For the past seven months or so there has been a lot of talk about the number of women in the video game industry. A small group of very vocal radical feminists has tried to make the problem about men, claiming it’s men’s fault that there aren’t more women in game development. Interviews with senior female developers like Amy Hennig do not support this view, but their voices are ignored. The radfems have their Women’s Studies degrees that tell them they’re right, so they have no need for ”facts” or ”empirical evidence”, those two most powerful oppressive tools of the patriarchy.
This attitude mirrors a current ongoing discussion in Sweden, where men are blamed for the fact that there are few women on the board of directors of Swedish joint-stock companies.
This has nothing to do with patriarchy. This has nothing to do with men. This has everything to do with hard work and talent, and most of the time talent comes from hard work. Listen, women, if you want to be as successful as men, you have to work as hard as men. No one is going to hand you anything on a silver platter just because of your gender.
This is what men do to get the positions they have. If you want the same position, you have to work just as hard. That’s not discrimination, that’s true equality. These positions are not for everyone – that’s why I dropped out and never got my Master’s Degree in engineering and chose to be a cook instead. I figured I’d rather spend the rest of my life doing something I loved, even if the pay is pretty lousy.
You want to be a CEO, or be on the board of directors of a big corporation? Get an education, or an entry-level job in your preferred industry. Work 60-70 hour weeks for years on end, billing only 40, of course. Take no vacations. Never get sick. Choose not to have kids, or have kids and let your husband take care of them while you work and never get to see them. Have no social life outside of work. Always be available. Miss family get-togethers, birthdays, graduations and school plays. Never turn down an opportunity to take on more responsibilities.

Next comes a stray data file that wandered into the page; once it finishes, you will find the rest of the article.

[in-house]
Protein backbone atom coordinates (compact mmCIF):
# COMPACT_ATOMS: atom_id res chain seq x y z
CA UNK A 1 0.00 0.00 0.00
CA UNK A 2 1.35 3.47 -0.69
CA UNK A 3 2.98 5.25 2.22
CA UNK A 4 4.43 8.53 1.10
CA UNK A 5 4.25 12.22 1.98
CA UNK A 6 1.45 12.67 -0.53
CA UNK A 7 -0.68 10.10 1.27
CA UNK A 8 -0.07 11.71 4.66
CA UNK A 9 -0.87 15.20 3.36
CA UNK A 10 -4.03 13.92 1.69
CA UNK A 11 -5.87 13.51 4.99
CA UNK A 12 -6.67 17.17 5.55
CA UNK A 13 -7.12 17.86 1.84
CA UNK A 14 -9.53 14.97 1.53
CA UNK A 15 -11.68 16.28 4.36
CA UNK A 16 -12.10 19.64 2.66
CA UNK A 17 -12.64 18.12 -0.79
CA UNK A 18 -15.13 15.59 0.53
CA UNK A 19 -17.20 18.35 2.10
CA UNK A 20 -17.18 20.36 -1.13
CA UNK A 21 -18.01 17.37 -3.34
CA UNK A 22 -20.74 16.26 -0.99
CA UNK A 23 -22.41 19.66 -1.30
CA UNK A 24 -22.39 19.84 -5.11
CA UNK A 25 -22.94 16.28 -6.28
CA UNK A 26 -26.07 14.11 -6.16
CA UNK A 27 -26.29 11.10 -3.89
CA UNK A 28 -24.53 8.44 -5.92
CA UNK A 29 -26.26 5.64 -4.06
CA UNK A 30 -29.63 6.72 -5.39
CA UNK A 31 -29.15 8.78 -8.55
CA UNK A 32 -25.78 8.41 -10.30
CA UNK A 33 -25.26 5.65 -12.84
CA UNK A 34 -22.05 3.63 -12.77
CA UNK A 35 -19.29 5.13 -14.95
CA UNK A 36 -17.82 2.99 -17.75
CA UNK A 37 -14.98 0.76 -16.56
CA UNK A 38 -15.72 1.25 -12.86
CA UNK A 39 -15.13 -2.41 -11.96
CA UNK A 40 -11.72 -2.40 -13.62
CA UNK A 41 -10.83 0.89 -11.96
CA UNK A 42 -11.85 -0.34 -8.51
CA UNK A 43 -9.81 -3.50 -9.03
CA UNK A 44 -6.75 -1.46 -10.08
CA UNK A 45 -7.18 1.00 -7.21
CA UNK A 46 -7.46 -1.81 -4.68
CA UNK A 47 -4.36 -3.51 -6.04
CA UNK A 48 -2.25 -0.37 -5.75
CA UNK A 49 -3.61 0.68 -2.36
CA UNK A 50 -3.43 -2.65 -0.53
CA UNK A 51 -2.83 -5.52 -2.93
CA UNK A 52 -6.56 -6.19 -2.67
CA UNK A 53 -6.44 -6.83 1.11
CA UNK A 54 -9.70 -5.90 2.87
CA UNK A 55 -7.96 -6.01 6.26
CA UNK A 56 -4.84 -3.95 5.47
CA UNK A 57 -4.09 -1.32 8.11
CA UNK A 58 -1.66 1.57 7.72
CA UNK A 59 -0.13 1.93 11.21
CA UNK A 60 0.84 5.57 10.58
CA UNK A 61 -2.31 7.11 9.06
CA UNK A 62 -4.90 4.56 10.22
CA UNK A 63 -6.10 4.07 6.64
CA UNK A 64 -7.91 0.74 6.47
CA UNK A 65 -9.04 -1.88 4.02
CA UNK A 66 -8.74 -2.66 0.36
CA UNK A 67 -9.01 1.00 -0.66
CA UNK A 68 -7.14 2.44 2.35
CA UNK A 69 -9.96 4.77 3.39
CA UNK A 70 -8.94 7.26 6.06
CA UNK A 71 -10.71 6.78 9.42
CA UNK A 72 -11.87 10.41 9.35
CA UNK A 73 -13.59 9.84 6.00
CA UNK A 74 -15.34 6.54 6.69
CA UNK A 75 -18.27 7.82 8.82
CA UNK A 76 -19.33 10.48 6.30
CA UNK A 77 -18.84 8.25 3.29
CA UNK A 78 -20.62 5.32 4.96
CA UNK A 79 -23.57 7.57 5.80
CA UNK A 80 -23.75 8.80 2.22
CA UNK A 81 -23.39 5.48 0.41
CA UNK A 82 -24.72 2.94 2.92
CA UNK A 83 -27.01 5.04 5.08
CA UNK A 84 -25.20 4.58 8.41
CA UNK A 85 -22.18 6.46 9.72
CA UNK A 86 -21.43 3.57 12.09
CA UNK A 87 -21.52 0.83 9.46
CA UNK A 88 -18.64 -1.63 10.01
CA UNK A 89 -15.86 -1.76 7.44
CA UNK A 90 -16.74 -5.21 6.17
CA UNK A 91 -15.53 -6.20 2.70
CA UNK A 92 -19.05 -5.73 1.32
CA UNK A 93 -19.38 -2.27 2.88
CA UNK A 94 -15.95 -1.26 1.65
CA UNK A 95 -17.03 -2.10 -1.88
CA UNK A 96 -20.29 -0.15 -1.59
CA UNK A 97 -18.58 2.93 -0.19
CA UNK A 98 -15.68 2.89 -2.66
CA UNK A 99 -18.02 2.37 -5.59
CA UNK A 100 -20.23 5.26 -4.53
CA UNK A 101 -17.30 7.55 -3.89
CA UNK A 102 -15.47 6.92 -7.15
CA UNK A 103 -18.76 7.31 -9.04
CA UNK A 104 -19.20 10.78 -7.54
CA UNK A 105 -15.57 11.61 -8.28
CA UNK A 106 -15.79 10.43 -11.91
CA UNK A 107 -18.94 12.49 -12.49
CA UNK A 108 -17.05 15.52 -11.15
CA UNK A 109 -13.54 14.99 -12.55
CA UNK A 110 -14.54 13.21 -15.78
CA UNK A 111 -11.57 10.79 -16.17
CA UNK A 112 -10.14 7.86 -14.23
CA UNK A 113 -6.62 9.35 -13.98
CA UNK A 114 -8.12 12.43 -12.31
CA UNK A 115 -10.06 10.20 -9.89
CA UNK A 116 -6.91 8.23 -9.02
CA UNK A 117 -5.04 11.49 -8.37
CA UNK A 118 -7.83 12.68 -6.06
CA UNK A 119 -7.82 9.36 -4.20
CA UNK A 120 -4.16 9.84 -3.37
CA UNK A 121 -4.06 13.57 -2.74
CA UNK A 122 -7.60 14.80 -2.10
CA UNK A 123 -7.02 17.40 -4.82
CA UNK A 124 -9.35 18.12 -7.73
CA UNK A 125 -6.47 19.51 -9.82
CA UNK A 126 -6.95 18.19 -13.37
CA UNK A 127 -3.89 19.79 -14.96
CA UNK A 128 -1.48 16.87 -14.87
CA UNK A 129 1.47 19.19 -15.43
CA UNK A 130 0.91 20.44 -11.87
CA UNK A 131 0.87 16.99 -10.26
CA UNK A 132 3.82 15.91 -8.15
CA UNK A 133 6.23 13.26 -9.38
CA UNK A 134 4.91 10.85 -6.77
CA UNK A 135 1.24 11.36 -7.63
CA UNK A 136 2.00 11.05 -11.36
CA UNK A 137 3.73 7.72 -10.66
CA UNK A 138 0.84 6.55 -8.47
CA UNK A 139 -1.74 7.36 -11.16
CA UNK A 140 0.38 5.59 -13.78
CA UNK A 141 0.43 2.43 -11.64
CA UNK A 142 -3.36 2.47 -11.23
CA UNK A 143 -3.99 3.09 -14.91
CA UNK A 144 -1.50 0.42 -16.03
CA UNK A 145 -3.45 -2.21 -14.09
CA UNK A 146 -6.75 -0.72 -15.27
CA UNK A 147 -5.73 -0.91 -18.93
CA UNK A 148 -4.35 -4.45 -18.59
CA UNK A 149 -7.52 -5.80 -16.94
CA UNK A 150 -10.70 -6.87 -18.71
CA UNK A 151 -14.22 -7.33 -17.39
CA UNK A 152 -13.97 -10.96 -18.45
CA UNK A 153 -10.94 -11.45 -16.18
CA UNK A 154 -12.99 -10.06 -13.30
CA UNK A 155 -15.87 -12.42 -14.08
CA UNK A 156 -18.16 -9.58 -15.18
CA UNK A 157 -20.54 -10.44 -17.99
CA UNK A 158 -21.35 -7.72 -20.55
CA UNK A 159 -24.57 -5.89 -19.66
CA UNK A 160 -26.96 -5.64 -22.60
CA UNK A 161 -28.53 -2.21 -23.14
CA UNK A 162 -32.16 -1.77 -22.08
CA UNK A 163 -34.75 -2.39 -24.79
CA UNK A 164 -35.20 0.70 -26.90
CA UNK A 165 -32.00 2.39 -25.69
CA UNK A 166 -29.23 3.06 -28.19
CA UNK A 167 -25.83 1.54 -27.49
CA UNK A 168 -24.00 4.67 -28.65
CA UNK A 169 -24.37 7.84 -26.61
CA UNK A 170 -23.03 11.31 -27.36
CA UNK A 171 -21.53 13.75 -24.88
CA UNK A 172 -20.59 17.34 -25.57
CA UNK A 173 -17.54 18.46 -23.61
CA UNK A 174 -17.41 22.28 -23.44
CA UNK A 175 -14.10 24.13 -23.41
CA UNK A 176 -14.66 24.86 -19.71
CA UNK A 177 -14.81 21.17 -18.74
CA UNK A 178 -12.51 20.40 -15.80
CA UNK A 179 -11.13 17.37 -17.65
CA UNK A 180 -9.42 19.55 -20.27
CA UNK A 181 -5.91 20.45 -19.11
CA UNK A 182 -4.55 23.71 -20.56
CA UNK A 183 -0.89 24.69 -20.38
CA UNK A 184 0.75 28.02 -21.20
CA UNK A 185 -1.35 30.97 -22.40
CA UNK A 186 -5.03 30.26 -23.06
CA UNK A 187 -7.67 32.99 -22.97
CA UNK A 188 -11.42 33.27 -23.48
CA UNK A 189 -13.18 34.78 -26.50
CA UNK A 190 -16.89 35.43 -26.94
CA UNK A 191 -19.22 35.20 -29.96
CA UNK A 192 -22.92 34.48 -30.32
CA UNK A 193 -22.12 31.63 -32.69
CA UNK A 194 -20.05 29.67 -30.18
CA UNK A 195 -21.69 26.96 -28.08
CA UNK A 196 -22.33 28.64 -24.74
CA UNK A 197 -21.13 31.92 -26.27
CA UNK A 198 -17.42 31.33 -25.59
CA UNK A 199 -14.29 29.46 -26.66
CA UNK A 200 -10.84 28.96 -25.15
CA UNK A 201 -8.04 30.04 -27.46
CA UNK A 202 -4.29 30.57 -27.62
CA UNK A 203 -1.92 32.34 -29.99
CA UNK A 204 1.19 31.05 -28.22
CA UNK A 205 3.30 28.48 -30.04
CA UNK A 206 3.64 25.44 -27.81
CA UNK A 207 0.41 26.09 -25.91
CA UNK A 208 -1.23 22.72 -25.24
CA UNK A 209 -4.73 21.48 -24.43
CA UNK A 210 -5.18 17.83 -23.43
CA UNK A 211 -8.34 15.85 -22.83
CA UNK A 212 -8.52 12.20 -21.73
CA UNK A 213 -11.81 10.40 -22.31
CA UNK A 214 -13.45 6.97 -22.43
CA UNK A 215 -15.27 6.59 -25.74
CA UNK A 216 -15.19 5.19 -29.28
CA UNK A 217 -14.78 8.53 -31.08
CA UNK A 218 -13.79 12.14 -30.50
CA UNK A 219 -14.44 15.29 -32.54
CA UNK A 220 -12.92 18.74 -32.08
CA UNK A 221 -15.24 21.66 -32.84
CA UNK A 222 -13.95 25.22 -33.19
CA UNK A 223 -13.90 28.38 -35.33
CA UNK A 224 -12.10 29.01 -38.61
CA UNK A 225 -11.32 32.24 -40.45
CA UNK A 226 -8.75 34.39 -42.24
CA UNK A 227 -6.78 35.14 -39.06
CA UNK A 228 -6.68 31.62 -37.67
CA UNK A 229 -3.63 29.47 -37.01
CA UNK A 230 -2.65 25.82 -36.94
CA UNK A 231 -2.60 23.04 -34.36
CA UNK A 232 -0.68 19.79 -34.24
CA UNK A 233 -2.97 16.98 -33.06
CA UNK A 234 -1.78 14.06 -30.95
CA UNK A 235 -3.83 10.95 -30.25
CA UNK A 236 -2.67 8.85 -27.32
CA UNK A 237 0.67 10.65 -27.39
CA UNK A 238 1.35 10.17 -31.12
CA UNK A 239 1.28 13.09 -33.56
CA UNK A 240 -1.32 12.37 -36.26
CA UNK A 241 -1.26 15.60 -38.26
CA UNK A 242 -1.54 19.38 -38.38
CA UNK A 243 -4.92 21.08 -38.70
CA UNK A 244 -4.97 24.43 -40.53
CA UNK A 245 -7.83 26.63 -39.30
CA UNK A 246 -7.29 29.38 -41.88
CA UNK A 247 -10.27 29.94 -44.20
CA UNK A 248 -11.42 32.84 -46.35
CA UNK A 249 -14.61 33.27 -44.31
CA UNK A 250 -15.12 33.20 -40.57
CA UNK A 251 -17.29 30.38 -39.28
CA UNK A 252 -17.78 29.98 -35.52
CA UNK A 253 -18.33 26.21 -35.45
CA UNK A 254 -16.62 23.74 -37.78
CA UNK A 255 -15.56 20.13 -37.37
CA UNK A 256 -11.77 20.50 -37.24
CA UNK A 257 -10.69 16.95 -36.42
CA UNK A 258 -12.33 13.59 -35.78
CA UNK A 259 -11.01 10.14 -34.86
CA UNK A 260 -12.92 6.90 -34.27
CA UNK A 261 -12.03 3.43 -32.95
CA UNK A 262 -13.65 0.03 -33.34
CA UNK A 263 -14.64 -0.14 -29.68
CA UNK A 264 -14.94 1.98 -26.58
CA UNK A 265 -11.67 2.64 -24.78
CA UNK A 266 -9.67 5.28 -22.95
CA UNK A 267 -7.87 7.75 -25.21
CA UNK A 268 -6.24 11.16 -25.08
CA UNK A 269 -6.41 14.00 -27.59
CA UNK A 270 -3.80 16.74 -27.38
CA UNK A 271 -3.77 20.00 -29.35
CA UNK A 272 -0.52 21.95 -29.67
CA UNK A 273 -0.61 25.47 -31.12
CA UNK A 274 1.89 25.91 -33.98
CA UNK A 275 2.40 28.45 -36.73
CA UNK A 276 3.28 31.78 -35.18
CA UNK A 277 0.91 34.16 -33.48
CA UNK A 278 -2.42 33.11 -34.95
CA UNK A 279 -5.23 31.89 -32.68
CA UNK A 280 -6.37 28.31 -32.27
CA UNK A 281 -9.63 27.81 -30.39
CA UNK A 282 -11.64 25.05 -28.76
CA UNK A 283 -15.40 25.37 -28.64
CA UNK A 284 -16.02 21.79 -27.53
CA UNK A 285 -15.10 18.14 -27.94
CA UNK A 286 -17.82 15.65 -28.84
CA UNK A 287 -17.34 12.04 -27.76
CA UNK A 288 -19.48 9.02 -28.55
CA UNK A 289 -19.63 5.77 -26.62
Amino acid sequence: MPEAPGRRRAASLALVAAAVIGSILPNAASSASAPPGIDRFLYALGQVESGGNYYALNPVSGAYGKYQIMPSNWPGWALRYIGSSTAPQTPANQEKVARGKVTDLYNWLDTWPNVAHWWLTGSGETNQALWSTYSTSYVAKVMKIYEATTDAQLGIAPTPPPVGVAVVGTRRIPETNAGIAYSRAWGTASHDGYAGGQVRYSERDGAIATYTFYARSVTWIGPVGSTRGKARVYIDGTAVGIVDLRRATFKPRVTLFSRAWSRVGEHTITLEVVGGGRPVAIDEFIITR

You want to develop video games? Get an education, either from a college or on your own. Learn how to program, or make music, or art. Learn 3d modelling, learn how to develop a graphics engine. Build up a portfolio, showing your skills. It’s going to take time. Thousands of unpaid hours, thousands of hours spent staring at a computer screen instead of socializing with your friends or playing with your kids. Find others who like your ideas, and get a small team together. Spend the next two years working full-time in a menial, bottom-of-the-barrel job and spend all your spare time making your game. Eat ramen six days a week and drink nothing but tap water, so you can afford the commercial licenses and fees to get your game onto a good platform.
Then fail, and spend the next year doing it all over again, until you succeed. That is what men and women in the gaming industry have been doing for decades. If you truly want equality, don’t ask for special treatment. Just do the hard work.